Since the release of Rihanna’s last album, Anti, in early 2016, fans have been requesting new music from the pop star. It seems the Bajan entertainer has been focusing on the beauty and fashion industry, working on her Fenty cosmetics line, Savage lingerie and her clothing collaboration with Puma. In exciting news, the singer is preparing new pop and dancehall albums, according to Rolling Stone.
Dancehall is a type of reggae, characterized by its use of the Jamaican patois, an English-based creole language of the island’s natives, and fast drum heavy instrumentals (or riddims). Though Rihanna was born in Barbados, she has flirted with the reggae sound throughout her career on songs including “Work,” “Man Down” and “Pon De Replay.”
A source told the publication Rihanna and Roc Nation have been working on the dancehall album for more than year and a half, and eight songs have been secured for the project. Around 500 records have been submitted from Jamaican songwriters and producers.
“[Rihanna’s team] have, no lie, 500 records for this project [from] different producers and writers,” an unnamed dancehall producer told Rolling Stone. “They’re only choosing 10 records. They’ve been having writing camps and trying to keep them quiet for almost a year and a half now. I’ve been flying to Miami, flying to L.A., cutting records nonstop for this project.”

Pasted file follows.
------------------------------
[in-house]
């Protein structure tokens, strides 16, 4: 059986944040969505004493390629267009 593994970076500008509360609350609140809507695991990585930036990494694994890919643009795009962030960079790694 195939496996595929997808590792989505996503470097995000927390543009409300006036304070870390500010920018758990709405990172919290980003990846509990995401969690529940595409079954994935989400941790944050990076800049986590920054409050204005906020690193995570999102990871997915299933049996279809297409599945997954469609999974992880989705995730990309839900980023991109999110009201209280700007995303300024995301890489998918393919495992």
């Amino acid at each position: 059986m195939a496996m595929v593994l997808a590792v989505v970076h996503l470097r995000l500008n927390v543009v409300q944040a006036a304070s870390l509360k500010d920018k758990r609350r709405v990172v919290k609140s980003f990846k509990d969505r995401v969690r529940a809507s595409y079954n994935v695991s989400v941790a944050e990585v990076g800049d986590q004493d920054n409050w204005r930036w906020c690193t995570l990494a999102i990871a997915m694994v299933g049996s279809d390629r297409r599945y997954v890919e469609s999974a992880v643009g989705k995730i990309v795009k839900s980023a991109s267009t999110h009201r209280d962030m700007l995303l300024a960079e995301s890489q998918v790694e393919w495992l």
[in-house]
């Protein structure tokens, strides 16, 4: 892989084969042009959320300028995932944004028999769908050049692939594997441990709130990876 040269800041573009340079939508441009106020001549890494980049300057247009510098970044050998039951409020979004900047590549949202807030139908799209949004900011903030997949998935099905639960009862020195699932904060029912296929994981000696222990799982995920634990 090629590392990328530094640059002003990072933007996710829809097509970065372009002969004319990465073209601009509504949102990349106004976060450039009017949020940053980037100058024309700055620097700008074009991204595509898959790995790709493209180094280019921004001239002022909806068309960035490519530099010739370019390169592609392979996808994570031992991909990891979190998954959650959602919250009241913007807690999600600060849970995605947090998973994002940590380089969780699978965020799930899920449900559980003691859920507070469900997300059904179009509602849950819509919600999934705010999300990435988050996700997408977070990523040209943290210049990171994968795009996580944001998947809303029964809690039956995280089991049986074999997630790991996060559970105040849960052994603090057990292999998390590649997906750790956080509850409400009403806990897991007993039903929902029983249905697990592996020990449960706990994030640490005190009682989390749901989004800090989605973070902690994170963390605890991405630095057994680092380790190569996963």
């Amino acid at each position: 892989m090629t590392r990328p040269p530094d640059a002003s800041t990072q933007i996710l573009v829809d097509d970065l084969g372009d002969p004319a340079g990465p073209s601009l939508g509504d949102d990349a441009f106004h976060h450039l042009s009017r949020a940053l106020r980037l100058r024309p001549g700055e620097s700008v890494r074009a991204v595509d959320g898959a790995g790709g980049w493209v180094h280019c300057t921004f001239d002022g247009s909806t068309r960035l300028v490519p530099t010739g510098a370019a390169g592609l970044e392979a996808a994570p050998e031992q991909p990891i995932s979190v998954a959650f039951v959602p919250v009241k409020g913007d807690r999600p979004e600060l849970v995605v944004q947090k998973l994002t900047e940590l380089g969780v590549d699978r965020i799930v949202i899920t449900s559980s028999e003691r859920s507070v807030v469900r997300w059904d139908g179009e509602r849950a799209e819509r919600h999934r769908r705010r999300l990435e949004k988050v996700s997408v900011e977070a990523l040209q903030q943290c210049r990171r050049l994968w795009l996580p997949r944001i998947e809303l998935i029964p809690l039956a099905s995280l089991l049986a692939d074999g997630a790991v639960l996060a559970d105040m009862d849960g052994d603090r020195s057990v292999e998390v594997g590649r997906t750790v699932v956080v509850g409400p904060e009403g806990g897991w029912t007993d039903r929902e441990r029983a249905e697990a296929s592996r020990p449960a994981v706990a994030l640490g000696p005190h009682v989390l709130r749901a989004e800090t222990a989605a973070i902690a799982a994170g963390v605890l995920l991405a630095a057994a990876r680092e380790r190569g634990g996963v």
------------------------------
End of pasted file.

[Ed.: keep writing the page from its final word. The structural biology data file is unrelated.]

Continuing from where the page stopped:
In addition to the reggae album, two sources claim Rihanna is also working on a pop album with producers including Boi-1da and Skrillex.
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Christina Santi is a news and culture writer for EBONY.com. Born and raised in the Bronx, New York, she considers herself a well-read, not so traditional feminist with a heavy interest in music, fashion and pop culture. Christina currently lives in New York City, where she refers to her Cuban & Jamaican descent often while writing about her experiences as a first-generation Afro-Latinx in America. She also devotes time writing personalized reading material for her tutees and turning ideas into words for streetwear brand, PUER By Noel Bronson.